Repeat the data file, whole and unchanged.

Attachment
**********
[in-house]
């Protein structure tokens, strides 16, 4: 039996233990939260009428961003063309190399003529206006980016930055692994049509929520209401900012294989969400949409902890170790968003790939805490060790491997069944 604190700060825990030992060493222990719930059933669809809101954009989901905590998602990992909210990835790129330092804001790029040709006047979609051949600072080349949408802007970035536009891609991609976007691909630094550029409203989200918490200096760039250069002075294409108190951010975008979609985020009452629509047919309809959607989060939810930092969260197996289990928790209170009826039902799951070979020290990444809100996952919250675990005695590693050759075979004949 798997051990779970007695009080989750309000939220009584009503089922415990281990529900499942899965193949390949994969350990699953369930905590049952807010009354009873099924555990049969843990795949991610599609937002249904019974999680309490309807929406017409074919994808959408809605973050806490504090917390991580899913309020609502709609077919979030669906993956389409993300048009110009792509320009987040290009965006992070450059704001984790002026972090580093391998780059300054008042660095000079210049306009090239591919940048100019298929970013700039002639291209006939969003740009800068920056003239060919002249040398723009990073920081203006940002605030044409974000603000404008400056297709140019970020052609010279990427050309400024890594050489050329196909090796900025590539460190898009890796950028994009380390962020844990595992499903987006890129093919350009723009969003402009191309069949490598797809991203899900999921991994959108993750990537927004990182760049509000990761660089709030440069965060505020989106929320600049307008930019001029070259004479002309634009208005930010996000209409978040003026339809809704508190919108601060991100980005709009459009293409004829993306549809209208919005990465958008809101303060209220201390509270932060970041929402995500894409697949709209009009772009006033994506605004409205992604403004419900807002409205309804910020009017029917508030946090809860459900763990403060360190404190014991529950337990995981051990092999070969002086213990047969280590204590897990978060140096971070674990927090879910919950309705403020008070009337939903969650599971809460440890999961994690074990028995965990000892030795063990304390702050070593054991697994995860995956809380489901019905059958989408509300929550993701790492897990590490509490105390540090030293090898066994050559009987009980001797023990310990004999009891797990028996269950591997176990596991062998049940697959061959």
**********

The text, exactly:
[in-house]
């Protein structure tokens, strides 16, 4: 039996233990939260009428961003063309190399003529206006980016930055692994049509929520209401900012294989969400949409902890170790968003790939805490060790491997069944 604190700060825990030992060493222990719930059933669809809101954009989901905590998602990992909210990835790129330092804001790029040709006047979609051949600072080349949408802007970035536009891609991609976007691909630094550029409203989200918490200096760039250069002075294409108190951010975008979609985020009452629509047919309809959607989060939810930092969260197996289990928790209170009826039902799951070979020290990444809100996952919250675990005695590693050759075979004949 798997051990779970007695009080989750309000939220009584009503089922415990281990529900499942899965193949390949994969350990699953369930905590049952807010009354009873099924555990049969843990795949991610599609937002249904019974999680309490309807929406017409074919994808959408809605973050806490504090917390991580899913309020609502709609077919979030669906993956389409993300048009110009792509320009987040290009965006992070450059704001984790002026972090580093391998780059300054008042660095000079210049306009090239591919940048100019298929970013700039002639291209006939969003740009800068920056003239060919002249040398723009990073920081203006940002605030044409974000603000404008400056297709140019970020052609010279990427050309400024890594050489050329196909090796900025590539460190898009890796950028994009380390962020844990595992499903987006890129093919350009723009969003402009191309069949490598797809991203899900999921991994959108993750990537927004990182760049509000990761660089709030440069965060505020989106929320600049307008930019001029070259004479002309634009208005930010996000209409978040003026339809809704508190919108601060991100980005709009459009293409004829993306549809209208919005990465958008809101303060209220201390509270932060970041929402995500894409697949709209009009772009006033994506605004409205992604403004419900807002409205309804910020009017029917508030946090809860459900763990403060360190404190014991529950337990995981051990092999070969002086213990047969280590204590897990978060140096971070674990927090879910919950309705403020008070009337939903969650599971809460440890999961994690074990028995965990000892030795063990304390702050070593054991697994995860995956809380489901019905059958989408509300929550993701790492897990590490509490105390540090030293090898066994050559009987009980001797023990310990004999009891797990028996269950591997176990596991062998049940697959061959």